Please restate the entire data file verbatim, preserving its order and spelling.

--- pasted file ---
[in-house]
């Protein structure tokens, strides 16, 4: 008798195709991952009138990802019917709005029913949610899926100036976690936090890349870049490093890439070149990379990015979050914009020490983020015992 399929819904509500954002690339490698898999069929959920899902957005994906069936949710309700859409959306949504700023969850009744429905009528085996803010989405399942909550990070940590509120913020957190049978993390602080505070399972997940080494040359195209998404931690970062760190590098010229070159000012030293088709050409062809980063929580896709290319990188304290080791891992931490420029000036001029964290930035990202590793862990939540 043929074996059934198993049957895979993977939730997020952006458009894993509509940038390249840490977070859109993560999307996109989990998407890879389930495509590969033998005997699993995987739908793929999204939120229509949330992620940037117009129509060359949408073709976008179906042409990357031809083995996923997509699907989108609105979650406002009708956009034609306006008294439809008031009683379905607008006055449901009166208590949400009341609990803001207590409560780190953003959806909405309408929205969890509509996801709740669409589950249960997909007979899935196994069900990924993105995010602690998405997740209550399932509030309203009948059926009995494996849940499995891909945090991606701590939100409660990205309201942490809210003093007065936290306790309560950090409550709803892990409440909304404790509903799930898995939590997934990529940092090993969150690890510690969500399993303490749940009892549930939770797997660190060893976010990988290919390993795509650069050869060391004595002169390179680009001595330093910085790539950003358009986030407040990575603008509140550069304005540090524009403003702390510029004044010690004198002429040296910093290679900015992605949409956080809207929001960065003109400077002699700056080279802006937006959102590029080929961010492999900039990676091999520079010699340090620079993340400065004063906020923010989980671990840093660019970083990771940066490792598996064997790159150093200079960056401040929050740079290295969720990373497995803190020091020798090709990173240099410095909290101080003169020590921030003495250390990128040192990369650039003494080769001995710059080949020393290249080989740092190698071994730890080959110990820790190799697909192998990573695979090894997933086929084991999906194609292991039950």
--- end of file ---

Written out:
[in-house]
């Protein structure tokens, strides 16, 4: 008798195709991952009138990802019917709005029913949610899926100036976690936090890349870049490093890439070149990379990015979050914009020490983020015992 399929819904509500954002690339490698898999069929959920899902957005994906069936949710309700859409959306949504700023969850009744429905009528085996803010989405399942909550990070940590509120913020957190049978993390602080505070399972997940080494040359195209998404931690970062760190590098010229070159000012030293088709050409062809980063929580896709290319990188304290080791891992931490420029000036001029964290930035990202590793862990939540 043929074996059934198993049957895979993977939730997020952006458009894993509509940038390249840490977070859109993560999307996109989990998407890879389930495509590969033998005997699993995987739908793929999204939120229509949330992620940037117009129509060359949408073709976008179906042409990357031809083995996923997509699907989108609105979650406002009708956009034609306006008294439809008031009683379905607008006055449901009166208590949400009341609990803001207590409560780190953003959806909405309408929205969890509509996801709740669409589950249960997909007979899935196994069900990924993105995010602690998405997740209550399932509030309203009948059926009995494996849940499995891909945090991606701590939100409660990205309201942490809210003093007065936290306790309560950090409550709803892990409440909304404790509903799930898995939590997934990529940092090993969150690890510690969500399993303490749940009892549930939770797997660190060893976010990988290919390993795509650069050869060391004595002169390179680009001595330093910085790539950003358009986030407040990575603008509140550069304005540090524009403003702390510029004044010690004198002429040296910093290679900015992605949409956080809207929001960065003109400077002699700056080279802006937006959102590029080929961010492999900039990676091999520079010699340090620079993340400065004063906020923010989980671990840093660019970083990771940066490792598996064997790159150093200079960056401040929050740079290295969720990373497995803190020091020798090709990173240099410095909290101080003169020590921030003495250390990128040192990369650039003494080769001995710059080949020393290249080989740092190698071994730890080959110990820790190799697909192998990573695979090894997933086929084991999906194609292991039950």